The Two Orients for Greek Writers



by Takuji Abe
published on 22 February 2012

India was subdued by Darius I and incorporated into the vast Persian Empire at the end of the sixth century. This conquest stimulated the interest of Greeks living in Persian Asia Minor, such as Scylax, Hecataeus, Herodotus and Ctesias, whose accounts of India are known to us. The aim of this paper is to examine those accounts, and bring forward the authors’ views of India, the Persian Empire, and the world.

The investigation, which focuses mainly on Herodotus and Ctesias due to the relative size and scope of their surviving works, points to the following: Ctesias’ Indica was based on more direct and personal experience than Herodotus’ logos, since Ctesias stayed at the Persian court for a substantial length of time and likely had ample opportunity to experience aspects of Indian culture first hand. They had a similar image of India, but Ctesias’ description of Indian tribes is more fantastical in nature than that of Herodotus’, in spite of his having more direct experience. I subsequently hypothesize that Ctesias had a greater tendency to accept information which sounded ‘irrational’ to him, due to his prior knowledge of Indian ‘marvels’. Lastly, the absence of a mortal king, which is a clue to understanding of the historiography of Herodotus and Ctesias, gave readers the impression that India was ‘a nation without history.’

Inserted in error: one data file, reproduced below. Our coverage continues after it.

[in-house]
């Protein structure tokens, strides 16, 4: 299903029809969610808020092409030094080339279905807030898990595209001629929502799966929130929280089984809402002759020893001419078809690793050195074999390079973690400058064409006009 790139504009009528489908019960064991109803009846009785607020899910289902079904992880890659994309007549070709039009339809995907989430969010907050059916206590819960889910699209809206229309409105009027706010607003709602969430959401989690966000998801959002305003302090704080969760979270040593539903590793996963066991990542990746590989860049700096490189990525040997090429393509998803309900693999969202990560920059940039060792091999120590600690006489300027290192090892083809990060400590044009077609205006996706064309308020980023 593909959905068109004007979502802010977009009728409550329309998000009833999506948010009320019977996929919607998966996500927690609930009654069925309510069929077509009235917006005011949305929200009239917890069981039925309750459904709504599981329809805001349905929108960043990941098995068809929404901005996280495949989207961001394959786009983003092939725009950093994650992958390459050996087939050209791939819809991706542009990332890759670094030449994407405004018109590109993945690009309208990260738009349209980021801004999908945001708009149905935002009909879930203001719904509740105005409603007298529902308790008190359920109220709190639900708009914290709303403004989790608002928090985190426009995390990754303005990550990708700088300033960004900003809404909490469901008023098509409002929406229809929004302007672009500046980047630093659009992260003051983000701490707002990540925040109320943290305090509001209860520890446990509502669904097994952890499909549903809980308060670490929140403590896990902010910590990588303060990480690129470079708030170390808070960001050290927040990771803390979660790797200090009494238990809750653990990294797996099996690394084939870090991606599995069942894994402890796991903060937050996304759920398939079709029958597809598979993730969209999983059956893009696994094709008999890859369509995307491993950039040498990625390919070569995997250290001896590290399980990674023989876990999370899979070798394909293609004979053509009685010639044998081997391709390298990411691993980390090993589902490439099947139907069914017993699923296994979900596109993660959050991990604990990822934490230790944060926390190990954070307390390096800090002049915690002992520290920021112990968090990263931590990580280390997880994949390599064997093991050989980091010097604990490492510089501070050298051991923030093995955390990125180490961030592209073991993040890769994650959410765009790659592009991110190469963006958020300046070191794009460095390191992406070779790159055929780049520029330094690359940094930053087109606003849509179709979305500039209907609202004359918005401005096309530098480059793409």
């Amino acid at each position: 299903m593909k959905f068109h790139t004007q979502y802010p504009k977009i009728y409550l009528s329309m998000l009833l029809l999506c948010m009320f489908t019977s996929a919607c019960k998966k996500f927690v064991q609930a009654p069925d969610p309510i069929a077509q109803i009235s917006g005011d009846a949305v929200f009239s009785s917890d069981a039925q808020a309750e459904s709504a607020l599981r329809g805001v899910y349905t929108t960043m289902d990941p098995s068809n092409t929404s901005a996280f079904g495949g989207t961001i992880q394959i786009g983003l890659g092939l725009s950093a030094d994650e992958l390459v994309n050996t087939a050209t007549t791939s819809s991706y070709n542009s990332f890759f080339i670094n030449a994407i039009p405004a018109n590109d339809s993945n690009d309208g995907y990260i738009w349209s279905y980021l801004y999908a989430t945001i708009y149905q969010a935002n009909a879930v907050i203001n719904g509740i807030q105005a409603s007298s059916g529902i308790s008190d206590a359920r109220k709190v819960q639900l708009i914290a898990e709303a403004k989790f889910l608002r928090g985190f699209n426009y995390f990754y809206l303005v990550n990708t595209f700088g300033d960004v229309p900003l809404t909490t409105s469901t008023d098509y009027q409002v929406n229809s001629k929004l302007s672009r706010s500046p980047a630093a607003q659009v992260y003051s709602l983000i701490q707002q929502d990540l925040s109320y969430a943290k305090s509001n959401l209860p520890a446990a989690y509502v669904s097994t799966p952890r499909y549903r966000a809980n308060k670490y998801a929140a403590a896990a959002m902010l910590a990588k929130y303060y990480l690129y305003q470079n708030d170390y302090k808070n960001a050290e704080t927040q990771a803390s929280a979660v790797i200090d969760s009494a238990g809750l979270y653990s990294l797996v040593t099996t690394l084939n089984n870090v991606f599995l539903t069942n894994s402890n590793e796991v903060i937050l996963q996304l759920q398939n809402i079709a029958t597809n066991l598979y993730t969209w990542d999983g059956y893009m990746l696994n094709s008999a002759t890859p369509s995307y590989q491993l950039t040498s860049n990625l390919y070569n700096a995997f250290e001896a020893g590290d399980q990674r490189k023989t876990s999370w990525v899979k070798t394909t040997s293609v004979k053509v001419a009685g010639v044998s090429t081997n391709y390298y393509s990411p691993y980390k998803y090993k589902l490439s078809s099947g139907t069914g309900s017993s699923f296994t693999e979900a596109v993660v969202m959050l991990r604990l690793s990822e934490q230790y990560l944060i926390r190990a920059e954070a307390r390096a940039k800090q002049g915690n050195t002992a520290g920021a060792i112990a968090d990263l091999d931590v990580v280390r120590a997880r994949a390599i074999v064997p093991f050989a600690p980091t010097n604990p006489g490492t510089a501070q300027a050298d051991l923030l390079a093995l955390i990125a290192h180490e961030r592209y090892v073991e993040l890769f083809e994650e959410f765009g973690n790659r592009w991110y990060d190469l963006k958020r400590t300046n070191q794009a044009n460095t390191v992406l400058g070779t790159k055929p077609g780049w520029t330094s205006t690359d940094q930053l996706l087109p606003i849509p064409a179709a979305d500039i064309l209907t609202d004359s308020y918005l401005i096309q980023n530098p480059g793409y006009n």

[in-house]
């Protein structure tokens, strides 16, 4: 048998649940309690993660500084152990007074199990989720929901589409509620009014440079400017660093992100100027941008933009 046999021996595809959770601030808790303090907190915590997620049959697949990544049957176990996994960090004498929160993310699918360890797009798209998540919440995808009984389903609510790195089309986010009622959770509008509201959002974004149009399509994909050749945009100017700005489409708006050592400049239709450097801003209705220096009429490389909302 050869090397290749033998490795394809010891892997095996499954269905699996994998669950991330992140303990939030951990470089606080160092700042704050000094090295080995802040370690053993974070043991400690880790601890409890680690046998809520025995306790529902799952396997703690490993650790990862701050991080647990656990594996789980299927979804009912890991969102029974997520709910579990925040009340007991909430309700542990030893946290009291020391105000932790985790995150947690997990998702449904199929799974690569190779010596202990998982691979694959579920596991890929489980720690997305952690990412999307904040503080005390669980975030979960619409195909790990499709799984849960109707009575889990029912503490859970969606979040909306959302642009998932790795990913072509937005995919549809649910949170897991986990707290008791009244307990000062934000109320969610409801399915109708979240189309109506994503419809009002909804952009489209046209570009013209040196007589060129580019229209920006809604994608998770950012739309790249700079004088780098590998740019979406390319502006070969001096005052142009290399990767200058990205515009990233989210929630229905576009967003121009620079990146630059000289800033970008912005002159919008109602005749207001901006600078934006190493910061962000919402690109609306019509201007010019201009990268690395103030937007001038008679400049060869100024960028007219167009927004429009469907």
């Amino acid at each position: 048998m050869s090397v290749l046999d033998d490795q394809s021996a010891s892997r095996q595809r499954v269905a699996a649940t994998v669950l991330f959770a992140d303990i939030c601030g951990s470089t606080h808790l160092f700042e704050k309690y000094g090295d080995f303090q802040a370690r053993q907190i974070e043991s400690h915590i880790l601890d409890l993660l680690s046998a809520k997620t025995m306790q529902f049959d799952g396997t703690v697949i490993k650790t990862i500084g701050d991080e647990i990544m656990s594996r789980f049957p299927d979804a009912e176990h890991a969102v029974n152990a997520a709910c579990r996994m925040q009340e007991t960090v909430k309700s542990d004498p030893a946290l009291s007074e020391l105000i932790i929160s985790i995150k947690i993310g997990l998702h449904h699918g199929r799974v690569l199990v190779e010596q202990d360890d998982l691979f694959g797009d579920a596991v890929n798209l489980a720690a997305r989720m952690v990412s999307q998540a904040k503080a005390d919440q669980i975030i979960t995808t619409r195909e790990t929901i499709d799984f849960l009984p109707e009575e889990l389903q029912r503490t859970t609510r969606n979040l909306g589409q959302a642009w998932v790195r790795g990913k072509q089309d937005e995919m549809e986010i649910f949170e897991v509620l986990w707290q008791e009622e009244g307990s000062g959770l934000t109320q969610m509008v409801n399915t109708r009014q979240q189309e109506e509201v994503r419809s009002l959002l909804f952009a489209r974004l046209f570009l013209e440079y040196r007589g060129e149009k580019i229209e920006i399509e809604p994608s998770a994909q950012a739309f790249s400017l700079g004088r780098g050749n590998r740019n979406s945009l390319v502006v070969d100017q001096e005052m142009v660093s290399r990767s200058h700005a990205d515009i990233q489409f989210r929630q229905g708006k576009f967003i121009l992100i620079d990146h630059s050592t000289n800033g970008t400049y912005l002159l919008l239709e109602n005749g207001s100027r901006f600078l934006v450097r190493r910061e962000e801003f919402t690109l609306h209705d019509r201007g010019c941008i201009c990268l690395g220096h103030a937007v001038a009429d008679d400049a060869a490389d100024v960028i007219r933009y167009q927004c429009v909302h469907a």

Written by , linked by Jan van der Crabben, published 22 February 2012. Source URL:

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